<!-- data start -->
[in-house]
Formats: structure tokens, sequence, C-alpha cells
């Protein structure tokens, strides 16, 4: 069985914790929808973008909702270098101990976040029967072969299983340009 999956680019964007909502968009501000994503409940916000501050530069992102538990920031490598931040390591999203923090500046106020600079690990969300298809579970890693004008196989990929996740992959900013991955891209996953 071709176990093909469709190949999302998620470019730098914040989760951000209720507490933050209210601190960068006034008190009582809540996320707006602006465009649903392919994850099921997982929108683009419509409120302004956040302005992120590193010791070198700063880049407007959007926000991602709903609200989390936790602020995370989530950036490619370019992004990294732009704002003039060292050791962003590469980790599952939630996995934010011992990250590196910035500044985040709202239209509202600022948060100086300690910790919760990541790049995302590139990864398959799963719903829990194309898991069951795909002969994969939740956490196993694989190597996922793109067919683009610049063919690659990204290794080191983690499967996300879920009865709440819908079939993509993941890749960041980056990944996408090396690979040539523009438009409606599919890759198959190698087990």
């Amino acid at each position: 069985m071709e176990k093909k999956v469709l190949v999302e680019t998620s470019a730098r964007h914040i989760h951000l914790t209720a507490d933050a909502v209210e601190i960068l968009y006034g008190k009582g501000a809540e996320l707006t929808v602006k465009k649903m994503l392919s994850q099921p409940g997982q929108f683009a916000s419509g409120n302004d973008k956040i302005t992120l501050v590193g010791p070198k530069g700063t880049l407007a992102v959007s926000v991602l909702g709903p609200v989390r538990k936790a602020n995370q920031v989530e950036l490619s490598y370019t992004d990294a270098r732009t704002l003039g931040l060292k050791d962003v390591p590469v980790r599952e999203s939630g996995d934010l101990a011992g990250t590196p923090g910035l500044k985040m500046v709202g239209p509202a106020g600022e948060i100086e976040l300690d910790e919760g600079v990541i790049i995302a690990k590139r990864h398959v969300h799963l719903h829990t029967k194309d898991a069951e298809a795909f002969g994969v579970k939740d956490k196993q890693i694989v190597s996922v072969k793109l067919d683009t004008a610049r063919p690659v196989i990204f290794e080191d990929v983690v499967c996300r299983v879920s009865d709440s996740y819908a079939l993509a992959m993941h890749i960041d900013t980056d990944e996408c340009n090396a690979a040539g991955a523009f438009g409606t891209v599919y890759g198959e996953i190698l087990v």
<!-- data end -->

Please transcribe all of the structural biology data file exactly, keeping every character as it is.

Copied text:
[in-house]
Formats: structure tokens, sequence, C-alpha cells
């Protein structure tokens, strides 16, 4: 069985914790929808973008909702270098101990976040029967072969299983340009 999956680019964007909502968009501000994503409940916000501050530069992102538990920031490598931040390591999203923090500046106020600079690990969300298809579970890693004008196989990929996740992959900013991955891209996953 071709176990093909469709190949999302998620470019730098914040989760951000209720507490933050209210601190960068006034008190009582809540996320707006602006465009649903392919994850099921997982929108683009419509409120302004956040302005992120590193010791070198700063880049407007959007926000991602709903609200989390936790602020995370989530950036490619370019992004990294732009704002003039060292050791962003590469980790599952939630996995934010011992990250590196910035500044985040709202239209509202600022948060100086300690910790919760990541790049995302590139990864398959799963719903829990194309898991069951795909002969994969939740956490196993694989190597996922793109067919683009610049063919690659990204290794080191983690499967996300879920009865709440819908079939993509993941890749960041980056990944996408090396690979040539523009438009409606599919890759198959190698087990």
């Amino acid at each position: 069985m071709e176990k093909k999956v469709l190949v999302e680019t998620s470019a730098r964007h914040i989760h951000l914790t209720a507490d933050a909502v209210e601190i960068l968009y006034g008190k009582g501000a809540e996320l707006t929808v602006k465009k649903m994503l392919s994850q099921p409940g997982q929108f683009a916000s419509g409120n302004d973008k956040i302005t992120l501050v590193g010791p070198k530069g700063t880049l407007a992102v959007s926000v991602l909702g709903p609200v989390r538990k936790a602020n995370q920031v989530e950036l490619s490598y370019t992004d990294a270098r732009t704002l003039g931040l060292k050791d962003v390591p590469v980790r599952e999203s939630g996995d934010l101990a011992g990250t590196p923090g910035l500044k985040m500046v709202g239209p509202a106020g600022e948060i100086e976040l300690d910790e919760g600079v990541i790049i995302a690990k590139r990864h398959v969300h799963l719903h829990t029967k194309d898991a069951e298809a795909f002969g994969v579970k939740d956490k196993q890693i694989v190597s996922v072969k793109l067919d683009t004008a610049r063919p690659v196989i990204f290794e080191d990929v983690v499967c996300r299983v879920s009865d709440s996740y819908a079939l993509a992959m993941h890749i960041d900013t980056d990944e996408c340009n090396a690979a040539g991955a523009f438009g409606t891209v599919y890759g198959e996953i190698l087990v």